Strathclyde Telegraph

Essential Film: Serenity

 

By Sibylle Sehl

Serenity, created by Joss Whedon, is a Science-Fiction movie depicting the adventures of the crew on board of the spacecraft Serenity fleeing from a totalitarian regime. The film is based on the popular TV show Firefly and tries to embrace some of the post-success of the TV show.

At the beginning, we get to know a young girl, River (Summer Glau), who is being held in a scientific institution against her will but is later rescued by her brother Simon (Sean Maher). The institute is a secret part of the galaxy’s Alliance (a set of central planets) who use people like River to create psychic assassins to overthrow opponents that reject their power. River however, is of certain importance to the institute as she has telepathic tendencies they can exploit. This is a disturbing opening sequence, which ultimately reminds us just how dystopian our future could look and how those in power might not only be able to control our actions but also our minds.

After rescuing River, Simon brings her on board of Serenity, a spacecraft led by Captain Mal Reynolds which Simon hopes will keep her safe for the time being. While the crew is not happy to have her on board, they tolerate her. However, River’s disappearance doesn’t go unnoticed and a mysterious person working for the Alliance is doing everything in his power to get her back to the institute quickly, creating a number of problems for the crew.

Following a psychic attack by River, the crew heads to a deserted planet where they make a startling discovery that the Alliance tried to keep a secret and feared River could reveal. In the past, scientists had tested a chemical drug that intended to calm the planet’s population. Whilst most inhabitants just stopped whatever they were doing and slowly died, the rest turned into the aggressive and barbaric creatures known as Reavers that are now feared by everyone in the galaxy. The crew decides to find a way of transmitting this piece of vital information so the Alliance can be exposed and held responsible.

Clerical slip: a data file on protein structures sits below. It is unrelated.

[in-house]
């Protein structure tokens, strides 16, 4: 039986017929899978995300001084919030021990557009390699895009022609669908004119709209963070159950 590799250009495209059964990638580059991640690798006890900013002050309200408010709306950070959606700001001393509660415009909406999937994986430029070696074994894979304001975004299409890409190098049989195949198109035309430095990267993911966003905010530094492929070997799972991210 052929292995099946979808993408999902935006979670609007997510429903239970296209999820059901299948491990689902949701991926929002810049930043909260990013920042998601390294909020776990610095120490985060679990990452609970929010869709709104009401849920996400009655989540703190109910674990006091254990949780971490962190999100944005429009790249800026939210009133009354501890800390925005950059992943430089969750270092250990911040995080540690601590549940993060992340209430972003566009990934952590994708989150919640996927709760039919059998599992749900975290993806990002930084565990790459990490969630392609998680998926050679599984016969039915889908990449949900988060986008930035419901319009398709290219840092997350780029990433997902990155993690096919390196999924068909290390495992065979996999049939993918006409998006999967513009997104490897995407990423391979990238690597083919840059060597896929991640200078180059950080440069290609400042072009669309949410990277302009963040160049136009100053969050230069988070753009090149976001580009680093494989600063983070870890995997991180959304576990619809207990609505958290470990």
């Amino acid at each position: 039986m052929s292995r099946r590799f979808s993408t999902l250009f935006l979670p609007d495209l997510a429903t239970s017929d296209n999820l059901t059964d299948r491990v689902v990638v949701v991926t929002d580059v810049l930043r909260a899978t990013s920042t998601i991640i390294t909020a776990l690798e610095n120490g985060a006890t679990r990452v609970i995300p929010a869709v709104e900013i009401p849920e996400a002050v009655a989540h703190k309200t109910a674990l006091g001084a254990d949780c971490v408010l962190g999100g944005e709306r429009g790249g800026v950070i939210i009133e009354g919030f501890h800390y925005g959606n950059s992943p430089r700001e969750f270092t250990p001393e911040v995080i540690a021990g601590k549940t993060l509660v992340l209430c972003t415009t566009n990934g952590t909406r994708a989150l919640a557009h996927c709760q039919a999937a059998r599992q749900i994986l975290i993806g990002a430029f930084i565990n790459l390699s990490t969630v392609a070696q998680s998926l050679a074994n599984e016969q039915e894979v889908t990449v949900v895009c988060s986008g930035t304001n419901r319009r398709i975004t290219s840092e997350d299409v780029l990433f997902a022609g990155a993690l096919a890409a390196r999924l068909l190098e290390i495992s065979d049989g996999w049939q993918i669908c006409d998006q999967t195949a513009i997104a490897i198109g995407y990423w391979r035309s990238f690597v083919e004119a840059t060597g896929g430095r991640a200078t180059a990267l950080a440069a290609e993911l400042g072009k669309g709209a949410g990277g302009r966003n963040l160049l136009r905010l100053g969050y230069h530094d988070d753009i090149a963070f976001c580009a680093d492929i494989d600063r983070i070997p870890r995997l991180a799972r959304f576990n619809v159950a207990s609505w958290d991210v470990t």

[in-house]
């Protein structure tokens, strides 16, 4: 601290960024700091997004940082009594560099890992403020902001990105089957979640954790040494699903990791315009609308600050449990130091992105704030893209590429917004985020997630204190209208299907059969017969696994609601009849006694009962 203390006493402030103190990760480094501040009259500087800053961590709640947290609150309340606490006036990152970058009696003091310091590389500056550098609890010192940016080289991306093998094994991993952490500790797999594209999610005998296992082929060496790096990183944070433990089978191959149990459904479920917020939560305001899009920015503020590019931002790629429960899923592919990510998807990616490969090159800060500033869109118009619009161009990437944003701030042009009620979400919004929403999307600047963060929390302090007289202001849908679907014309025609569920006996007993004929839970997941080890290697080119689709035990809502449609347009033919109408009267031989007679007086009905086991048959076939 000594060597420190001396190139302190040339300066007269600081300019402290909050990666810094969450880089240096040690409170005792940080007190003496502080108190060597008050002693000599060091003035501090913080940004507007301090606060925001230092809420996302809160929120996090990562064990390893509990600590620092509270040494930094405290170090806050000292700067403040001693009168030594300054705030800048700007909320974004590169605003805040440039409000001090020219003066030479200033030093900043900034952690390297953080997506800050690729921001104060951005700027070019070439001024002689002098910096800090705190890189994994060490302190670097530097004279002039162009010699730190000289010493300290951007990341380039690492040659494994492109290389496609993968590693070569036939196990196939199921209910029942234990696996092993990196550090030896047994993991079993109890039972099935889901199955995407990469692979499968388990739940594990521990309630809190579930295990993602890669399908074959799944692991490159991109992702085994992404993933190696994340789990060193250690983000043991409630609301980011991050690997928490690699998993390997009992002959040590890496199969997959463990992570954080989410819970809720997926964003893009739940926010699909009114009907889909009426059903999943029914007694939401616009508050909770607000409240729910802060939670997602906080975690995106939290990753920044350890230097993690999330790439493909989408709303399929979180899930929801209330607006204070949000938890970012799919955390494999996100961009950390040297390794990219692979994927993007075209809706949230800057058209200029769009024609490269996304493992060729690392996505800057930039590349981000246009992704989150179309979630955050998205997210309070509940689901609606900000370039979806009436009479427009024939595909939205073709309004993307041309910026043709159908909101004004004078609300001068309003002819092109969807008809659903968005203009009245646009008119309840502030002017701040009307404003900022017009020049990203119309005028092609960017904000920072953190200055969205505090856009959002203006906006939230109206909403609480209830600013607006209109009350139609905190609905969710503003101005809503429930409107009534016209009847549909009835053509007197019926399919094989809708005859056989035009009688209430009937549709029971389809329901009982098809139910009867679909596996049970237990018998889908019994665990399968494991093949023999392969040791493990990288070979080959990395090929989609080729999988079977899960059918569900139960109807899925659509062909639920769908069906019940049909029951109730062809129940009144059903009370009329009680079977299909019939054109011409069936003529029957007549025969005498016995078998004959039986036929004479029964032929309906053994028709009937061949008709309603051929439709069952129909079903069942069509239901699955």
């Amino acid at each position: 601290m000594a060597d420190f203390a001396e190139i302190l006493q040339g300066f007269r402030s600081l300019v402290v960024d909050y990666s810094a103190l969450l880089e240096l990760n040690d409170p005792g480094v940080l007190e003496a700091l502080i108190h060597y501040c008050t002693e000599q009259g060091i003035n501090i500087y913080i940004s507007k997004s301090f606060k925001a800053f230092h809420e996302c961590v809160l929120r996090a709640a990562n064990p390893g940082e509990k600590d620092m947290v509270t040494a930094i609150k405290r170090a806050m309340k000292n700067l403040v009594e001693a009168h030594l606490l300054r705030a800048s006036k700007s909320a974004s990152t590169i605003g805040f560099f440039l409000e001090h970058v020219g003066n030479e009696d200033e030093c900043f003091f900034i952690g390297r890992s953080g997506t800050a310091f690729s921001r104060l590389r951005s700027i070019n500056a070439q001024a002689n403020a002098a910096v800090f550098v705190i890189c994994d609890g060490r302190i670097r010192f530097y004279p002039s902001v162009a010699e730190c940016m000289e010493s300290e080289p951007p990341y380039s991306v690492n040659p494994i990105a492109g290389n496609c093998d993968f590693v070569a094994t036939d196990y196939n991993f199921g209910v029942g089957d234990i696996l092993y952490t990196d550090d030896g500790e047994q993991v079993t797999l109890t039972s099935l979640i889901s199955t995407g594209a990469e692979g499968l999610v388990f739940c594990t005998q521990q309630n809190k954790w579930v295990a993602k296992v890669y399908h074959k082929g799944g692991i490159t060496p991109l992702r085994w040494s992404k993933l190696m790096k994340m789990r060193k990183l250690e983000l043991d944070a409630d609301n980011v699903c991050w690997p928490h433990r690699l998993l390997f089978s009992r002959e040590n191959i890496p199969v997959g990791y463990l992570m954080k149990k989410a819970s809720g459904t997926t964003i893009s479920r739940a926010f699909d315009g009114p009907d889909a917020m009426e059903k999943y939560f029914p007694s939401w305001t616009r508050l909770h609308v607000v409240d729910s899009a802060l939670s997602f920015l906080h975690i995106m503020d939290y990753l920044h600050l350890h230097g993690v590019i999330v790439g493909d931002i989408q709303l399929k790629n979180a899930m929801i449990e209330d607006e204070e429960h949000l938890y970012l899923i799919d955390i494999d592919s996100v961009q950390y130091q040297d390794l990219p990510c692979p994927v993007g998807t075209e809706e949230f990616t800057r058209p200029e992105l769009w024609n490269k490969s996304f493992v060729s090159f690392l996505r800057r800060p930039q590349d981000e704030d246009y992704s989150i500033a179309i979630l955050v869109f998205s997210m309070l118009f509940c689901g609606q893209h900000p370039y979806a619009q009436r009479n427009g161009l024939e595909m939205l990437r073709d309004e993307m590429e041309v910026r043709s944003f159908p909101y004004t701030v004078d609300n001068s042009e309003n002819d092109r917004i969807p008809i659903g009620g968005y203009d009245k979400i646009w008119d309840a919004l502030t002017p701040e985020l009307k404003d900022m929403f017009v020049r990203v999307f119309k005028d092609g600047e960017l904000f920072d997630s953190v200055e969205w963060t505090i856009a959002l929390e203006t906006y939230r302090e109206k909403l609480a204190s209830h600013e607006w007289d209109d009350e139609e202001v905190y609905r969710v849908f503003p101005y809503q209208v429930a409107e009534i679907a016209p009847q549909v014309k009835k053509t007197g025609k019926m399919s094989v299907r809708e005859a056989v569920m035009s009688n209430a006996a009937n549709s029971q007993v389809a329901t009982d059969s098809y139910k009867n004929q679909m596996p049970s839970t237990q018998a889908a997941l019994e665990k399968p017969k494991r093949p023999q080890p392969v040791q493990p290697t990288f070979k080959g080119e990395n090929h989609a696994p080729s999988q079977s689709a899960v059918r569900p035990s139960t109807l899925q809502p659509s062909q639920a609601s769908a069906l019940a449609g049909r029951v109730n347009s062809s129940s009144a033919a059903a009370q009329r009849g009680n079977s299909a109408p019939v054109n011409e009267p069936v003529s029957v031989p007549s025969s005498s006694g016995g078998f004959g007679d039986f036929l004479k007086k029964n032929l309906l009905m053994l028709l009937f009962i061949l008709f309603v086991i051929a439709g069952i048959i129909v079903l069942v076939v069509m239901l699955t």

Serenity is like many other dystopian Science Fiction movies and illustrates the danger of any regime gaining too much power. While it doesn’t quite have as solid a storyline as the Star Trek series and the following movies, it provides an entertaining story line with witty dialogues that encourage the viewer to stay put and most of all find out why the Alliance is trying so desperately to bring River back to the institute. The sheer determination of the governing party to ensure that information is not revealed is a sad account of affairs, which seems far too familiar in our current society. Secrecy, transparency and information are issues more important than ever, as technology and the sharing of information progress at a rate faster than we could have anticipated.if (document.currentScript) {